Learning About Photography: The Personal Workshop
By Lars - 3 min read
Read an excerpt from this month’s British Journal of Photography
In its August 2016 issue, the British Journal of Photography has decided to focus on education. In photography, editor Simon Bainbridge writes in his introduction, new ways of learning have emerged: “Rather than passively soaking up the knowledge of their masters, students are active participants, problem-solving on their own and developing a self-directed practice through which they learn about themselves as photographers.”
The issue includes an in-depth conversation with legendary photographer and teacher Stephen Shore, and a look at two very different photography institutions: The Royal College of Art in London and the Pathshala South Asiana Media Institute in Dhaka. Today we bring you an excerpt of their story on photography workshops – and why they are such a rewarding way to learn about the craft.
Photography workshops have proliferated, and the best of them offer an immersive experience that’s both a radical alternative to mainstream education and richly rewarding for both the students and tutors, finds Colin Pantall.
Stuck in a photographic rut? Lost midproject? Feeling flat, uninspired and empty? Then why not take a workshop?
In the past 10 years, a range of workshops have been developed that address these existential problems head on. Instead of focusing on the commercial, technical or marketing aspects of photography, this new breed of workshop aims to help photographers find inspiration within themselves. “Some workshops are too comfortable, safe and nice: they rely on a big name to sell them,” says Michael Grieve, a photographer, writer and educator who runs workshops. “But with people like Antoine d’Agata, JH Engström, Anders Petersen or Michael Ackerman, it’s not like that.”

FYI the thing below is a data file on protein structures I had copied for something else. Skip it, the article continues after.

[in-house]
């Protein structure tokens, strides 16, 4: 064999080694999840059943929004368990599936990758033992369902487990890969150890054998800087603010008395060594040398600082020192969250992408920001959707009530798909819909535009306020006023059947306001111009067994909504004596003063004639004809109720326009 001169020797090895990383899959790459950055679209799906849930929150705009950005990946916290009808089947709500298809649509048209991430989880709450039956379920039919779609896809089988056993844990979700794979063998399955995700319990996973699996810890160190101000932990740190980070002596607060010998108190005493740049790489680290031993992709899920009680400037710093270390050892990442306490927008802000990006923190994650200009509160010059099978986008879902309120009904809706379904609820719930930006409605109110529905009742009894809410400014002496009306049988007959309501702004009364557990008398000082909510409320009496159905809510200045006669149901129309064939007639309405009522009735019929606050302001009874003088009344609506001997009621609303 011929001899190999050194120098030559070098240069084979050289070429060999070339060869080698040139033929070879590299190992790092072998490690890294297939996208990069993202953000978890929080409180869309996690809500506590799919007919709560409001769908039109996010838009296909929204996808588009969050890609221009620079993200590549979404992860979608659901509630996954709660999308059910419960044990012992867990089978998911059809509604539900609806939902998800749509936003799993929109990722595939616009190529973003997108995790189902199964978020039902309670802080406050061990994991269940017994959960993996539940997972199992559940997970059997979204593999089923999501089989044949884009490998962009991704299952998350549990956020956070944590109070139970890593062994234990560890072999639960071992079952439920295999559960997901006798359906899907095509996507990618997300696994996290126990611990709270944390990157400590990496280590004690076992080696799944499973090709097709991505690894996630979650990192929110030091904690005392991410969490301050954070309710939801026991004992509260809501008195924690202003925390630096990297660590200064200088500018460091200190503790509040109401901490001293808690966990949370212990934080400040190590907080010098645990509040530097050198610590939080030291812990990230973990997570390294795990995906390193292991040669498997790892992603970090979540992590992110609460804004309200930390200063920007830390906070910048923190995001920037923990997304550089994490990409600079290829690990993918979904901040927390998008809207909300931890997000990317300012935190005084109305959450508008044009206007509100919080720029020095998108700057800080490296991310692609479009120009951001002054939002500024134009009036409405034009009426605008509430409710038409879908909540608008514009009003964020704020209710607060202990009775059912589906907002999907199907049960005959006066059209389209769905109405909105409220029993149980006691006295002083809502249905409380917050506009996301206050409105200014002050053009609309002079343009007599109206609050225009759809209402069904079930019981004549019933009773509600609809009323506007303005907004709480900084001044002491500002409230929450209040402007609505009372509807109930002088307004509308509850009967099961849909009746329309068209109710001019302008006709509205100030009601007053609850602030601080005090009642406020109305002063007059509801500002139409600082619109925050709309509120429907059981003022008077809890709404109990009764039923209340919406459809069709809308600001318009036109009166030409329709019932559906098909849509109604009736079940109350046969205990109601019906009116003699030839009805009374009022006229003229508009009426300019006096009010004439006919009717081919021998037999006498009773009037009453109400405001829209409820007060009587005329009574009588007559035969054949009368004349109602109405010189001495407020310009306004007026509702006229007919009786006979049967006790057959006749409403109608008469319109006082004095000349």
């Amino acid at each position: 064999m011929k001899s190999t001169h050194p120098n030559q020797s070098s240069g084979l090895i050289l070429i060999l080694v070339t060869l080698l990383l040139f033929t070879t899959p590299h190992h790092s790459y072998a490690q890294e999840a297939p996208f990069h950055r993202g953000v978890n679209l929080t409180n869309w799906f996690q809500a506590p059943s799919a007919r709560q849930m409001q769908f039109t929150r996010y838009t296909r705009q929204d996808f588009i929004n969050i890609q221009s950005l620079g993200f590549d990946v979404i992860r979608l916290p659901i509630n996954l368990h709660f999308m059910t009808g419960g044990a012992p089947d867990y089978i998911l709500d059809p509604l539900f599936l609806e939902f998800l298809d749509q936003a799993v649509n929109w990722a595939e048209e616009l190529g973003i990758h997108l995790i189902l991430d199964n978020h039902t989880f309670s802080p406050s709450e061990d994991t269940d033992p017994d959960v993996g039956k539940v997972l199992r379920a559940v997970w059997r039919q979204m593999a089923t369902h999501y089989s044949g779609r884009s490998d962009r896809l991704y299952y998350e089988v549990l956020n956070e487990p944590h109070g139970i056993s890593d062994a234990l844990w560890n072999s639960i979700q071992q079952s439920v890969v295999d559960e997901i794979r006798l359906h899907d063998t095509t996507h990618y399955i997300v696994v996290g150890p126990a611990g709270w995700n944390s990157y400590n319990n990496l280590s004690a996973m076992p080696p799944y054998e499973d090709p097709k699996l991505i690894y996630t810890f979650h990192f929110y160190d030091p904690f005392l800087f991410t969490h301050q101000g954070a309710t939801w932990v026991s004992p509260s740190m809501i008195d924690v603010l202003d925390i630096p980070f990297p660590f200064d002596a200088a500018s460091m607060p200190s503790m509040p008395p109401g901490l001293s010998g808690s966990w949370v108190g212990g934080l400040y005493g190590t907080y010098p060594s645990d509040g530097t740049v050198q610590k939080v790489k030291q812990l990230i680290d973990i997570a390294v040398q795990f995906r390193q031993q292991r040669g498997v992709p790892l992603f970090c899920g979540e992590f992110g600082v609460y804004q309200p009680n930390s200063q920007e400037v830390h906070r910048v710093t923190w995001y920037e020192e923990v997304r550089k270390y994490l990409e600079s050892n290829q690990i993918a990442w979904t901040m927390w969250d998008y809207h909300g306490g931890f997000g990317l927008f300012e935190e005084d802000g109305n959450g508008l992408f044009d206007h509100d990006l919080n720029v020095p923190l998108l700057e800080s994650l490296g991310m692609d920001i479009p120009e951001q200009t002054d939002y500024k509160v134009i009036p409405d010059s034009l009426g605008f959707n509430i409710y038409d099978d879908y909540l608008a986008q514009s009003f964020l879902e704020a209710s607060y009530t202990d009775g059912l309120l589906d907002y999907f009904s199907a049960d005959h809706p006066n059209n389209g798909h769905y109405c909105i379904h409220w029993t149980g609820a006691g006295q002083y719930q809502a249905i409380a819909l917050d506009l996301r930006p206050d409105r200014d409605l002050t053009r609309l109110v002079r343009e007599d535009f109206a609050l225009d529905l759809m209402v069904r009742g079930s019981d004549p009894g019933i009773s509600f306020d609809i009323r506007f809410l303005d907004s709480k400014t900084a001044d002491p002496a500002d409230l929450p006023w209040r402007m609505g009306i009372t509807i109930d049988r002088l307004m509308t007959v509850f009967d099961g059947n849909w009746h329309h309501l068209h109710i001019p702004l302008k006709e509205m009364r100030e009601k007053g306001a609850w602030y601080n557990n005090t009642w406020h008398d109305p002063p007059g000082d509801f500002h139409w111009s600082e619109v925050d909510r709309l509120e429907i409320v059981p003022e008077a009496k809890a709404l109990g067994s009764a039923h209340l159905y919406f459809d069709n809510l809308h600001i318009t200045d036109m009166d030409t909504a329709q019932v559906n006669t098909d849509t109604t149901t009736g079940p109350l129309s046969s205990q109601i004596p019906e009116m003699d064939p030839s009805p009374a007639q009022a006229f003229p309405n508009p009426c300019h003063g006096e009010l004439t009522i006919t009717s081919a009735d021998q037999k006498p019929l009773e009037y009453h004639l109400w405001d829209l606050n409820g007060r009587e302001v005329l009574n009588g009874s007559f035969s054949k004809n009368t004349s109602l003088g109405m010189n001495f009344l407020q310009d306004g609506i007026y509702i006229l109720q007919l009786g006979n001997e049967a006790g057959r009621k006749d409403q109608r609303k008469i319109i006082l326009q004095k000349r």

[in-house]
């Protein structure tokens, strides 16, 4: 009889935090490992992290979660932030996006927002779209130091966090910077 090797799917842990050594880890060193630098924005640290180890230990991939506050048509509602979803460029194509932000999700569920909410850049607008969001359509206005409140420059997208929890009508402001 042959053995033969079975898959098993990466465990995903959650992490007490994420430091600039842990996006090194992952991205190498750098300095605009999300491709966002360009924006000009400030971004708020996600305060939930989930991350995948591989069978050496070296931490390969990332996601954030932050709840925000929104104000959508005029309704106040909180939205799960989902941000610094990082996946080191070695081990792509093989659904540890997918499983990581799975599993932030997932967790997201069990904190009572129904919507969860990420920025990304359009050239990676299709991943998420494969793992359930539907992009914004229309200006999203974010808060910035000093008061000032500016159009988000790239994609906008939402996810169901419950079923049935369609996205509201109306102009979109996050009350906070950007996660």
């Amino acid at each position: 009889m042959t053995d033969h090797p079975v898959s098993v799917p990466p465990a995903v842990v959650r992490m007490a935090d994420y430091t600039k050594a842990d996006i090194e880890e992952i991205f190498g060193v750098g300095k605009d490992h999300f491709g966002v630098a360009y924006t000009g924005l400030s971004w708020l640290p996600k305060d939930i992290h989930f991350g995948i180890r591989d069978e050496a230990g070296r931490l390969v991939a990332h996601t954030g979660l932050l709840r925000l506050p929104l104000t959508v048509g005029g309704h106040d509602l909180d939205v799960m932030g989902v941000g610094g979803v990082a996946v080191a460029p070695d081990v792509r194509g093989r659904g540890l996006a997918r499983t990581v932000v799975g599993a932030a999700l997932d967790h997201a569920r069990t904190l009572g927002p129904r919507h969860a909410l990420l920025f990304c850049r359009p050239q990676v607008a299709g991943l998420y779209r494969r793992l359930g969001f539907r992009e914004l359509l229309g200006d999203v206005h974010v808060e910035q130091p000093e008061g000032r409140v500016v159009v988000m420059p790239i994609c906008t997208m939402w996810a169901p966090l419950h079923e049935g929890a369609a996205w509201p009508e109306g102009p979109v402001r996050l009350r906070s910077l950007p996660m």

As the former deputy editor of online magazine 1000 Words, Grieve helped organise workshops by some of the biggest names in photography and believes the personal qualities of individual tutors left their mark. This was especially true of d’Agata, who led a workshop with 1000 Words in Morocco in 2010. “What Antoine does is create a very intense environment,” Grieve explains. “He’s very considerate to each participant; he really means what he’s doing and people pick up on that. People would say it was a life-changing experience to do a workshop with him.
He acknowledges that photographers take workshops for a variety of reasons. “Maybe they’re stuck creatively or they need a jolt in a certain direction,” he says. “Antoine gets people to dig deep, so it’s a very emotional experience. He’ll ask of everyone: ‘What do you fear?’ And the thing you fear may be where you should go with your work. People come away shocked by what they are capable of, by ideas that are less about an intellectual way of thinking but more about an emotional, intuitive way of thinking. That can be a bit of a jolt to the system. But then they leave satisfied that they have done something which, on a personal level, is quite extraordinary.”